Opportunities of Digitalization in Healthcare are huge, tangible impact has been small so far. Other industries have experienced massive shifts in value and impressive improvements in customer satisfaction.

Since this very often happened in conjunction with the emergence of digital platforms and ecosystems, the question is: How will the platform tsunami with a “winner takes most”-momentum hit a highly fragmented industry with 10.000s of individual care providers? Is healthcare ready for the digital ecosystems and how will they emerge?



Lothar Thiele

Associate Vice President for Digital Transformation, ETH Zurich

While the next generation of “digital natives” might regard new health technologies and data transparency as the “seamless backbone of society,” the current generation faces a data tsunami. Information is flooding in at an unprecedented rate and the receding wave presents a potentially devastating risk to personal safety and privacy. At the same time, advances in health research and technology serve society Improving quality of life on multiple levels.

At the WORLDWEBFORUM, ETH Zurich uses its digital platform to showcase the latest health technologies and to foster discussion and learning surrounding the important ethical principles of digitalizing health related data. It highlights Both the complexity and potential connections, while providing on interactive playground to explore questions, ideas, and solutions.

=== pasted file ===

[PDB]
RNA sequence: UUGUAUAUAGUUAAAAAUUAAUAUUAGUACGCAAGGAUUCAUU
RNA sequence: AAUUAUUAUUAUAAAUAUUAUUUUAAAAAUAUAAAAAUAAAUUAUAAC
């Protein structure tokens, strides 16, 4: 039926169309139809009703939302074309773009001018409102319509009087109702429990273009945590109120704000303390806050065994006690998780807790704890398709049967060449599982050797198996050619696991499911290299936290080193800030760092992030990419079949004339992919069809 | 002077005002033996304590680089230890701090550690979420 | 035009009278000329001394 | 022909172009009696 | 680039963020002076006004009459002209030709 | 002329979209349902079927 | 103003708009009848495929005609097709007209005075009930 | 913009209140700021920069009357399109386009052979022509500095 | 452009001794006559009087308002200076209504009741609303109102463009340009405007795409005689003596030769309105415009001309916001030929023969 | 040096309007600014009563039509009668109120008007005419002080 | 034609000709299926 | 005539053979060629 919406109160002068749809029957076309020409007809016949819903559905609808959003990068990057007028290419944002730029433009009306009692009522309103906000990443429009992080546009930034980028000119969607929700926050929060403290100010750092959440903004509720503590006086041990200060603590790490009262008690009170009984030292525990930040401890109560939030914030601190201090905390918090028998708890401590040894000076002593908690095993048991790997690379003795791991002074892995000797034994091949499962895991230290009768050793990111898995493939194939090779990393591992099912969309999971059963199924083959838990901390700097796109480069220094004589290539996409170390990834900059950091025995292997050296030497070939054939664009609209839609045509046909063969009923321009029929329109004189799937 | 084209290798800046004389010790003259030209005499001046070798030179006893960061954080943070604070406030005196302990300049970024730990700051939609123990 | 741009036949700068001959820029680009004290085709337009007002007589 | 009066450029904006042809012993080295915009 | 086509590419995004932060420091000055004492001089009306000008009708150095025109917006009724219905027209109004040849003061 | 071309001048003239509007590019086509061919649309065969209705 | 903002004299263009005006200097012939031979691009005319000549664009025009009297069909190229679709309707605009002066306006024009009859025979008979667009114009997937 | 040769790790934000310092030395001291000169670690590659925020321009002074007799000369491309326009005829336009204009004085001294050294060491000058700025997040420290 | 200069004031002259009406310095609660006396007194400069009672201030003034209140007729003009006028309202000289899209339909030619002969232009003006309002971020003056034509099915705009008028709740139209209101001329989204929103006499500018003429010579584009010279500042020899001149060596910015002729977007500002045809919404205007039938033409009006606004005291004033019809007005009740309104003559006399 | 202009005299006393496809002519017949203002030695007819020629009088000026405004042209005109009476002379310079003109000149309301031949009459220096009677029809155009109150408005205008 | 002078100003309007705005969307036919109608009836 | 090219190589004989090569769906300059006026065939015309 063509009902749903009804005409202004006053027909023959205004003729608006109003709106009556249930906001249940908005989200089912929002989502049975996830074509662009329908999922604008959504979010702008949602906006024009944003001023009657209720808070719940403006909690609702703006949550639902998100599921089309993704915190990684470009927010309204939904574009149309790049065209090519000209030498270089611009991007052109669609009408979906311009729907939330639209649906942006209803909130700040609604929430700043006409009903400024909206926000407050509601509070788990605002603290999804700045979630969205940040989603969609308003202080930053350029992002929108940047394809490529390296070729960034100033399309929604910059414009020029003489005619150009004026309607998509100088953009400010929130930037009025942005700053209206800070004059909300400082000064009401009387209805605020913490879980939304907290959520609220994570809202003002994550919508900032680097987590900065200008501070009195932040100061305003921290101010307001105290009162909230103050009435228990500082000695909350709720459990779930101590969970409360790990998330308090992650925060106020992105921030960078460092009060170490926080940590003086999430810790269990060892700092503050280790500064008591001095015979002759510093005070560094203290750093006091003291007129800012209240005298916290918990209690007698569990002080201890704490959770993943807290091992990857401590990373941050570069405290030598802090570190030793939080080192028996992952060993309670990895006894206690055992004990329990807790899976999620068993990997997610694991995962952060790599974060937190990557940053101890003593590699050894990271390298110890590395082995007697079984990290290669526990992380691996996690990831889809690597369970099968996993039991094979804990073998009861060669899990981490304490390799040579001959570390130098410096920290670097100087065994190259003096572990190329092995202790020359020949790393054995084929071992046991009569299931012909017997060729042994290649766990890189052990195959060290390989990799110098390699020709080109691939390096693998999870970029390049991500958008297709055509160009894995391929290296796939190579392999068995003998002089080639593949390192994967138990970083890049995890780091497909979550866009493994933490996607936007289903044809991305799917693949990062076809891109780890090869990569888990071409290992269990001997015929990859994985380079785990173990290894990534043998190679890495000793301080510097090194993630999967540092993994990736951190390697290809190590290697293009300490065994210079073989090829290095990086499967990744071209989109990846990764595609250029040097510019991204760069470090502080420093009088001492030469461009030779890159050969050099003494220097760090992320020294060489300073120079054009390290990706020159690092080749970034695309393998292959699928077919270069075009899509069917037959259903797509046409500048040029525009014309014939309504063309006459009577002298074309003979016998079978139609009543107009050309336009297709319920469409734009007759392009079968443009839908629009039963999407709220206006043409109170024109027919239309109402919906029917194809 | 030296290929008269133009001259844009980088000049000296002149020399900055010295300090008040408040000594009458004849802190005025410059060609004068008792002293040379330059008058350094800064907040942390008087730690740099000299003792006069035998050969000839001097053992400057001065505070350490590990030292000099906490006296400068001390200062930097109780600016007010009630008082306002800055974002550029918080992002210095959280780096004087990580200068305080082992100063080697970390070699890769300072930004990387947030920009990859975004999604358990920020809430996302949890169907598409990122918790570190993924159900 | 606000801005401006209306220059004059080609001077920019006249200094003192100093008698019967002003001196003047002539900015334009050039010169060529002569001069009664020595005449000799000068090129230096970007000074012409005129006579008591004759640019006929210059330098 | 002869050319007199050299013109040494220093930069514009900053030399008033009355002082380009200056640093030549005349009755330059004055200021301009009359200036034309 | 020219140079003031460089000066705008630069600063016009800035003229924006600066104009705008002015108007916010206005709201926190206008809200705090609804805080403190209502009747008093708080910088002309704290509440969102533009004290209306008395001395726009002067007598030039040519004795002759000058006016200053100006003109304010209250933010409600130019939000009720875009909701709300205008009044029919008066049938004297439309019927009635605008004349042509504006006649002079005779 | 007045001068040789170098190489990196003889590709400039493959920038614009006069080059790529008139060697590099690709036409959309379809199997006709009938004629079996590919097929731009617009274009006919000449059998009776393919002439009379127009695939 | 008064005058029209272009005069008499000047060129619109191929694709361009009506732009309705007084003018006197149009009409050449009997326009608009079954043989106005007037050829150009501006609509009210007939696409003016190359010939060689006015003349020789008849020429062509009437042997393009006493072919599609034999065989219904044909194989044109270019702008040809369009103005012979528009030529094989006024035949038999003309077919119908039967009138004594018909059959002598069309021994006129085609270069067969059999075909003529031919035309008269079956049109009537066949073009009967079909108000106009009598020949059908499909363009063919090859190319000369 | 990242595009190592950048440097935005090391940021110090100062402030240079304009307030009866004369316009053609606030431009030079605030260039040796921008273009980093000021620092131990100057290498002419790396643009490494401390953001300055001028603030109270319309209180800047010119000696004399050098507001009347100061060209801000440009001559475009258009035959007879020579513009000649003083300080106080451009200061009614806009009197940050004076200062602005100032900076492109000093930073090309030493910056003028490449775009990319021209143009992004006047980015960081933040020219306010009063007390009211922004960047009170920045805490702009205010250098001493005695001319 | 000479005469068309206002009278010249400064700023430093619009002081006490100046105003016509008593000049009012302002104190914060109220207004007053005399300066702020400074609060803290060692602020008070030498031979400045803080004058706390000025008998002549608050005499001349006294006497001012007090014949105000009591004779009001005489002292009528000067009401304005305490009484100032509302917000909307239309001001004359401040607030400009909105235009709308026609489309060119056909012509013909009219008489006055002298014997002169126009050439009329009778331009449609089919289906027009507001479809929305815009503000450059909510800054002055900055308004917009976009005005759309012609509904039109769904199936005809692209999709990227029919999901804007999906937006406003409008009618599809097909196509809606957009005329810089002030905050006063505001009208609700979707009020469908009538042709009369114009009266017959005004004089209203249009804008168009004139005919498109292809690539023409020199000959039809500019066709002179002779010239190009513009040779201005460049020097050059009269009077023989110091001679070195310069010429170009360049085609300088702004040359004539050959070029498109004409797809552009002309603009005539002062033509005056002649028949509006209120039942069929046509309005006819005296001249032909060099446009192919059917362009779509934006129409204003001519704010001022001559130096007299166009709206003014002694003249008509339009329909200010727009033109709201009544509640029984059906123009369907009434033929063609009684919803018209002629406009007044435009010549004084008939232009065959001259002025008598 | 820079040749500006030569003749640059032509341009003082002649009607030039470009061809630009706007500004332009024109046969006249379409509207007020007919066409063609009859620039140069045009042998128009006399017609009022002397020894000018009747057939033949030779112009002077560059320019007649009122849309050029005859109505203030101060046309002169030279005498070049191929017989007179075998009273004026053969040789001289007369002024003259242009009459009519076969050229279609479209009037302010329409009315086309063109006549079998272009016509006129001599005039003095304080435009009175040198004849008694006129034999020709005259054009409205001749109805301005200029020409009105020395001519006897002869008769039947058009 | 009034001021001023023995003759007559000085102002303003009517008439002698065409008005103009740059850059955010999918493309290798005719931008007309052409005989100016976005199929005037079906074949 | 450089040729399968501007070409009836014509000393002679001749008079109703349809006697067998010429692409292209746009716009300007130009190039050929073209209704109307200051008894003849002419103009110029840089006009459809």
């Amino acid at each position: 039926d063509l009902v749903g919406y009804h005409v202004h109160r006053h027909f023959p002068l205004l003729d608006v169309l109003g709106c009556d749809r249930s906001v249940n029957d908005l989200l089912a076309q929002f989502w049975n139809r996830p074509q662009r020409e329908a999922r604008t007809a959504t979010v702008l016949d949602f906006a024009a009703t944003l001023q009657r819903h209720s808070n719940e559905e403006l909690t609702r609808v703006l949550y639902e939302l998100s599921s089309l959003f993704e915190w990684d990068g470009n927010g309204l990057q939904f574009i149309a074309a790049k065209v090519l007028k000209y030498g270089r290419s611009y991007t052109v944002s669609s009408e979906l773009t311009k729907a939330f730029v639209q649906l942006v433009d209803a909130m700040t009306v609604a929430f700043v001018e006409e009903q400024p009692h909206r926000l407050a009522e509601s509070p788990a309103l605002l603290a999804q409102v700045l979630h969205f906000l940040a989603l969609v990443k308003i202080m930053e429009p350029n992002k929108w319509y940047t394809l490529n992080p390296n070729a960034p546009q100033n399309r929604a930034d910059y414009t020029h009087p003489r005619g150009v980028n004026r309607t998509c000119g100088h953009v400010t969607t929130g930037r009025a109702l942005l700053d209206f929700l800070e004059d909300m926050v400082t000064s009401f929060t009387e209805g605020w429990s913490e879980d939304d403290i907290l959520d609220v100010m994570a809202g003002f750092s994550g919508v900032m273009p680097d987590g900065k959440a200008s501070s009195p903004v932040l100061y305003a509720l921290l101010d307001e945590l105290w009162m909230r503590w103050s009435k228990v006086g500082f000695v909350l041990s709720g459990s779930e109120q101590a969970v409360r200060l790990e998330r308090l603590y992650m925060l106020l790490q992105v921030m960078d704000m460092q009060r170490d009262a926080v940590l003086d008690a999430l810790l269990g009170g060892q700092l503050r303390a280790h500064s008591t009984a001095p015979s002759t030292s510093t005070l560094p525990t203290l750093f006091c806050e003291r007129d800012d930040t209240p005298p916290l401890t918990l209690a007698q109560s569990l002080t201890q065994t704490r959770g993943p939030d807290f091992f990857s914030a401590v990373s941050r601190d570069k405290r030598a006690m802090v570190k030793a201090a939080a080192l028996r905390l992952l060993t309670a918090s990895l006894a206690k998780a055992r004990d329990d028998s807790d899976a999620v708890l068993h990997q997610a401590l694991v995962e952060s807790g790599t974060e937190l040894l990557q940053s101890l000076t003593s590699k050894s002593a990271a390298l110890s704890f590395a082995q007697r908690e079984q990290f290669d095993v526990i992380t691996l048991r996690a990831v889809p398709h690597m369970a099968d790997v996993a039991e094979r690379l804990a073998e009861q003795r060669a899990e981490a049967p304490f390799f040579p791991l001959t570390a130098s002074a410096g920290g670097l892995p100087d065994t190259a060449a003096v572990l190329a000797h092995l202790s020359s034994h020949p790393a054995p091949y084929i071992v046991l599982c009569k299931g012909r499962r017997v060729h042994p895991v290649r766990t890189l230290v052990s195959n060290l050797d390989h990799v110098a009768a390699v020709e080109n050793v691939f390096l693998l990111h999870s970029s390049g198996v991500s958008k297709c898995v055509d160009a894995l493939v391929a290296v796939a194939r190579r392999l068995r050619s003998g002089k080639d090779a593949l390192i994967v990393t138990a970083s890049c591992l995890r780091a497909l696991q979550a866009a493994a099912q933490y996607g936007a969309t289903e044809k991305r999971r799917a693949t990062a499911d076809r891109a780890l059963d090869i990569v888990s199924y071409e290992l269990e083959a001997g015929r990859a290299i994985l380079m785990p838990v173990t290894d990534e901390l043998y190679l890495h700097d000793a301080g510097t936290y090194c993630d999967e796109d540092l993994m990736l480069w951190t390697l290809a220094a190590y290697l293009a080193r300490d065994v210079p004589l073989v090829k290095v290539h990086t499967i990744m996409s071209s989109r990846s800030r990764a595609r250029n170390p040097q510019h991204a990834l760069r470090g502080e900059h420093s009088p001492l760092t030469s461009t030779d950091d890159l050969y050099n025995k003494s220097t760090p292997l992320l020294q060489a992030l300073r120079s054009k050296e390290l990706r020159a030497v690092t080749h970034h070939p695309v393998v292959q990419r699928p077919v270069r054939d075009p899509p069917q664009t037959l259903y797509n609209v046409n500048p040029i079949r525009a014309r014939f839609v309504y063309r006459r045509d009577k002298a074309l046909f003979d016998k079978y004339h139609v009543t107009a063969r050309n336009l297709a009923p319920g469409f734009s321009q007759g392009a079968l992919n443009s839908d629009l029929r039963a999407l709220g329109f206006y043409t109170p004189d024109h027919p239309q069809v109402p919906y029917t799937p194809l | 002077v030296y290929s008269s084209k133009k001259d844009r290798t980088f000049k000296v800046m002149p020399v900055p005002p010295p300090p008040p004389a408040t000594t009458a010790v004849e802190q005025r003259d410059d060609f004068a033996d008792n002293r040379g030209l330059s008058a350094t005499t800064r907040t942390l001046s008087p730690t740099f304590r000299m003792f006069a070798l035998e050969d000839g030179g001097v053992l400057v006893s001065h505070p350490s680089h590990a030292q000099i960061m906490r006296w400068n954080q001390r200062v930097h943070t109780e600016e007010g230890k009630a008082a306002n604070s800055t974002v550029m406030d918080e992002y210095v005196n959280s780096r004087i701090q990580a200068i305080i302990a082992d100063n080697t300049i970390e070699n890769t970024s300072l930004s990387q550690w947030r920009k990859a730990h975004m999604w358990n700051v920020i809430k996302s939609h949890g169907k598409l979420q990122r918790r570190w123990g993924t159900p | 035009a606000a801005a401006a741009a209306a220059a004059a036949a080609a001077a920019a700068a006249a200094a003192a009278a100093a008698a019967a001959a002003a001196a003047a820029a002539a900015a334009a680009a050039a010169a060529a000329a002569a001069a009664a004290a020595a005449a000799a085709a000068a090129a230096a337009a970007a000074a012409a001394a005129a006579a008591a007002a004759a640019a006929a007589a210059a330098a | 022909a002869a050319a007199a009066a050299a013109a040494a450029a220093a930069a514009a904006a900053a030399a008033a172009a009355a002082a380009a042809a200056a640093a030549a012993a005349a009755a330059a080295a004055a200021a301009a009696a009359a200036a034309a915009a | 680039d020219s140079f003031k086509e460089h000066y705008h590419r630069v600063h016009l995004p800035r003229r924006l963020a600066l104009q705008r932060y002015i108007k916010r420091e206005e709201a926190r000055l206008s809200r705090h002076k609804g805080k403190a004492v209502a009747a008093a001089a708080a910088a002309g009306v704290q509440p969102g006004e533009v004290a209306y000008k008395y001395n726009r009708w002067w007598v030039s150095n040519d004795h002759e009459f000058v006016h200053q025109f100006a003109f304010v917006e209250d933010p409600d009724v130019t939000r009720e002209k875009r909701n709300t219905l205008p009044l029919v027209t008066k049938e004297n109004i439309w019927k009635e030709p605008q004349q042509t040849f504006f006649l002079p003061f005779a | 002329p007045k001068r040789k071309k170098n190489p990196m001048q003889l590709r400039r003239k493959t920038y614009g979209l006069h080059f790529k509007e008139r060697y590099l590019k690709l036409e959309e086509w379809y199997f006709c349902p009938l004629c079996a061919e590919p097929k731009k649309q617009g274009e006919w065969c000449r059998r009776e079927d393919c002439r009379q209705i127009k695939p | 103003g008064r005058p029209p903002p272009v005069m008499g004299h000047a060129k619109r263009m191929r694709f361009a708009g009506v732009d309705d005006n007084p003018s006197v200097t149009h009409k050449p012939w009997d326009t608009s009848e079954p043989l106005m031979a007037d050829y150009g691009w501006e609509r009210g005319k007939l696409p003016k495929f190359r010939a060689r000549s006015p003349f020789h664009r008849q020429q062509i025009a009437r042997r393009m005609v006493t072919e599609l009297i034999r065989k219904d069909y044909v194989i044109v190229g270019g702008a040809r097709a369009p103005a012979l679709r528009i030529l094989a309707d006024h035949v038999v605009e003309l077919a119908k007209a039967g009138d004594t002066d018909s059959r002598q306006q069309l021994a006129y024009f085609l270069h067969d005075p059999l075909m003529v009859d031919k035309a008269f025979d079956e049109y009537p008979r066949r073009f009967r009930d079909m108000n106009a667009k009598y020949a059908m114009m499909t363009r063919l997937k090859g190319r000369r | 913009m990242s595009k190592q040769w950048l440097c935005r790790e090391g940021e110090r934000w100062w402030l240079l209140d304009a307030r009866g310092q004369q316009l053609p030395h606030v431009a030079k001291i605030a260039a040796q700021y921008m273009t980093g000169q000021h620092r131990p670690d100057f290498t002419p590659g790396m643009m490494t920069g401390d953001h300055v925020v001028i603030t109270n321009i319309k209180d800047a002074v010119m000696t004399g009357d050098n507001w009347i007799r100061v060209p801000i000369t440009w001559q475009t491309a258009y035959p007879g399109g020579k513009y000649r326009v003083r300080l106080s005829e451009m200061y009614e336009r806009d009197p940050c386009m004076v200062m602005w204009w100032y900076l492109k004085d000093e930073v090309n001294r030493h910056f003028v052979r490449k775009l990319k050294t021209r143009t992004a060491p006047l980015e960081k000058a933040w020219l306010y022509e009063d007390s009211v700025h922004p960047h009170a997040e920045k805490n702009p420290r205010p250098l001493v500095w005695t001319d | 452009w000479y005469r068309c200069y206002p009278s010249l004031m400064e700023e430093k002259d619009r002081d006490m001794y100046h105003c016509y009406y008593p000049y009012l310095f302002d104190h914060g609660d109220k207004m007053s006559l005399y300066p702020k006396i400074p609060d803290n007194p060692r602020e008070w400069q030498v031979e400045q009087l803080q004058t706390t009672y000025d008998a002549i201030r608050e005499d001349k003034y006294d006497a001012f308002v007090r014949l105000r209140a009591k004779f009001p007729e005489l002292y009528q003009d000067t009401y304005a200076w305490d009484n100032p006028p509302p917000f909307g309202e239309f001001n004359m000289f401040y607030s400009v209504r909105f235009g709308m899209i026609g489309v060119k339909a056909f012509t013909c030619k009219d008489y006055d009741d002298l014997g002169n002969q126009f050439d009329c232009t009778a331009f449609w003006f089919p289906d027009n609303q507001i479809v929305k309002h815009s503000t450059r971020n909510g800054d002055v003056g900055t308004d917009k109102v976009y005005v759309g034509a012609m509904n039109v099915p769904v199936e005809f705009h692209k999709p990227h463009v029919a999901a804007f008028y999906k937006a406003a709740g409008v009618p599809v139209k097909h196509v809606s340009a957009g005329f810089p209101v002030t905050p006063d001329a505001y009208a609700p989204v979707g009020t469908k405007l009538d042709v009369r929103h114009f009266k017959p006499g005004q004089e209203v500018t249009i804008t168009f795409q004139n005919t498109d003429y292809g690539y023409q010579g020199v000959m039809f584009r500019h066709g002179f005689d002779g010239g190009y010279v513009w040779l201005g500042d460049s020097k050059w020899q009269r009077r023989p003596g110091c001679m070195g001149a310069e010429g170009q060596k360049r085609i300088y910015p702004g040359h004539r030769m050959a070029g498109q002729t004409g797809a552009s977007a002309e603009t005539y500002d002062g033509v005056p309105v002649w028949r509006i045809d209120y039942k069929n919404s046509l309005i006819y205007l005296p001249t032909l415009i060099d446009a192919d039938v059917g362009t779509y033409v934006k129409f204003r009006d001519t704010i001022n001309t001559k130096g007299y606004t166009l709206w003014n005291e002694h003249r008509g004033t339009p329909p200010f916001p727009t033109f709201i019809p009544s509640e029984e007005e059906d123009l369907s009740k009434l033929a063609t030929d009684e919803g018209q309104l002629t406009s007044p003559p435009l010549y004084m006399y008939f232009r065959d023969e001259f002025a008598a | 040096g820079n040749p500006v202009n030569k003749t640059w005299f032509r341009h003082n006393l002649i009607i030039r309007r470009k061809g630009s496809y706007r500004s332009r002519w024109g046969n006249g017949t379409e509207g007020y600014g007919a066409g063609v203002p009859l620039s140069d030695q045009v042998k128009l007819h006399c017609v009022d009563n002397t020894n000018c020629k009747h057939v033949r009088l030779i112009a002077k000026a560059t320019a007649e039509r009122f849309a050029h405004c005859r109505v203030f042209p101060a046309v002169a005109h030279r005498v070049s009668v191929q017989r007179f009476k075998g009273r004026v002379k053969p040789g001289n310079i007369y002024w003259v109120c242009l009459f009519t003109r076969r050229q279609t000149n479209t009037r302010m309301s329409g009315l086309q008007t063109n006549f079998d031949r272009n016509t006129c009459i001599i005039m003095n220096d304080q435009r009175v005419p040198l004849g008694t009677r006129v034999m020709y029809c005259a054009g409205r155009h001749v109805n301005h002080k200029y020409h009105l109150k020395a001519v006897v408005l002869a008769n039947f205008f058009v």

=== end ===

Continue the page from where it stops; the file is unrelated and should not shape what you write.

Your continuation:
Stefan Biesdorf B&W

Stefan Biesdorf

Partner, McKinsey & Company
Session 1
Big (Target) Picture

We examine why eHealth initiatives have failed in the past and how digital health will avoid the same challenges. We outline the technical and economical requirements as well as regulatory implications to build the digital infrastructure to bring digital innovation to healthcare. We will create scenarios about who is going to be the best owner(s) for a digital health infrastructure of the future, be it national or pan-national.

Session 2
Hybrid Care Pathways

Online shopping hasn’t (and will likely never) make offline shopping irrelevant. The same is likely to happen in healthcare: There will be a co-existence between traditional care delivery and digital care delivery. However, so far, we don’t see how those “hybrid care pathways” will be built. The builders of the “SmartCities” are looking at healthcare and are willing to develop care pathways of the future in a “zero based design mode”. We plan to conduct interviews and describe the necessary changes to make hybrid care pathways work.

Session 3
Data Ethics in Healthcare

Healthcare has always been a “data rich”-industry but struggled with the enormous level of fragmentation of IT systems and standards. Thus, pooling large amounts of data for research purposes has mostly remained an unmet dream. Digital health start-ups are now generating a “new class of data”, i.e., sensor and/or patient generated data. This data is different from the data provided by doctors and nurses. Not only is the level of fragmentation lower, but this data can be shared in real time and thus enable new interaction models – digital and non-digital – between patients and doctors.

Session 4
Panel: The Market Paradoxon of Digital Health

Digital health care faces a puzzling situation: On the demand side we find in surveys and analyses of patient interests one common global theme, that patients want to be more actively involved into the management of their care. On the supply side, we see that there are 10.000 of health start-ups with amazing innovative ideas to deliver better care and improve patients’ lives. And there is significant benefit. Our recent research indicates that for Germany alone there is an economic potential from digital health of EUR 34 bn. How comes that there is no market given existing demand & supply and an overall economic benefit?








ZURICH, JANUARY 16-17, 2020



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